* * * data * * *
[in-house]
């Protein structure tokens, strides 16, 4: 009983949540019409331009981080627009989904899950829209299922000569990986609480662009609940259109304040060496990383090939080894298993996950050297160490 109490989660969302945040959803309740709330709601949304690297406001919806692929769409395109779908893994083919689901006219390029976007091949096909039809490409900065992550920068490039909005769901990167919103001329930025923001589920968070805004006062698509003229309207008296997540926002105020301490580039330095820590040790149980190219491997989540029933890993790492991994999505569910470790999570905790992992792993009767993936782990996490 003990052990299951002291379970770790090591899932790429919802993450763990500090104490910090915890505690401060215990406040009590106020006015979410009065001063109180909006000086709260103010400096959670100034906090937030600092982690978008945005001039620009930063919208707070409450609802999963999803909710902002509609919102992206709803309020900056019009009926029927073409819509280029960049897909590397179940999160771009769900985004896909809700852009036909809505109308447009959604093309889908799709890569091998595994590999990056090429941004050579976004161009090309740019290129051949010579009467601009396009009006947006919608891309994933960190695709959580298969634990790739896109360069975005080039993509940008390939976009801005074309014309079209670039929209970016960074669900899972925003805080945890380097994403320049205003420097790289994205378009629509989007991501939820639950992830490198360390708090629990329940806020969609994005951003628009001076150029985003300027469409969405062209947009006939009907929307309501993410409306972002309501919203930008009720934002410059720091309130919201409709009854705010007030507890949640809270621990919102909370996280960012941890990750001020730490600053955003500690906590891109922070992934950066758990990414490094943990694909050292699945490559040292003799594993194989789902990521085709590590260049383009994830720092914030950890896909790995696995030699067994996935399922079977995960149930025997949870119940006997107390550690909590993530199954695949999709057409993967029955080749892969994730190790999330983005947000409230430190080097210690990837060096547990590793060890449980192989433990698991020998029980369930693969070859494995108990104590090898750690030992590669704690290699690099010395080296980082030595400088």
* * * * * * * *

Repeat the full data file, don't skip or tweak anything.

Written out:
[in-house]
């Protein structure tokens, strides 16, 4: 009983949540019409331009981080627009989904899950829209299922000569990986609480662009609940259109304040060496990383090939080894298993996950050297160490 109490989660969302945040959803309740709330709601949304690297406001919806692929769409395109779908893994083919689901006219390029976007091949096909039809490409900065992550920068490039909005769901990167919103001329930025923001589920968070805004006062698509003229309207008296997540926002105020301490580039330095820590040790149980190219491997989540029933890993790492991994999505569910470790999570905790992992792993009767993936782990996490 003990052990299951002291379970770790090591899932790429919802993450763990500090104490910090915890505690401060215990406040009590106020006015979410009065001063109180909006000086709260103010400096959670100034906090937030600092982690978008945005001039620009930063919208707070409450609802999963999803909710902002509609919102992206709803309020900056019009009926029927073409819509280029960049897909590397179940999160771009769900985004896909809700852009036909809505109308447009959604093309889908799709890569091998595994590999990056090429941004050579976004161009090309740019290129051949010579009467601009396009009006947006919608891309994933960190695709959580298969634990790739896109360069975005080039993509940008390939976009801005074309014309079209670039929209970016960074669900899972925003805080945890380097994403320049205003420097790289994205378009629509989007991501939820639950992830490198360390708090629990329940806020969609994005951003628009001076150029985003300027469409969405062209947009006939009907929307309501993410409306972002309501919203930008009720934002410059720091309130919201409709009854705010007030507890949640809270621990919102909370996280960012941890990750001020730490600053955003500690906590891109922070992934950066758990990414490094943990694909050292699945490559040292003799594993194989789902990521085709590590260049383009994830720092914030950890896909790995696995030699067994996935399922079977995960149930025997949870119940006997107390550690909590993530199954695949999709057409993967029955080749892969994730190790999330983005947000409230430190080097210690990837060096547990590793060890449980192989433990698991020998029980369930693969070859494995108990104590090898750690030992590669704690290699690099010395080296980082030595400088």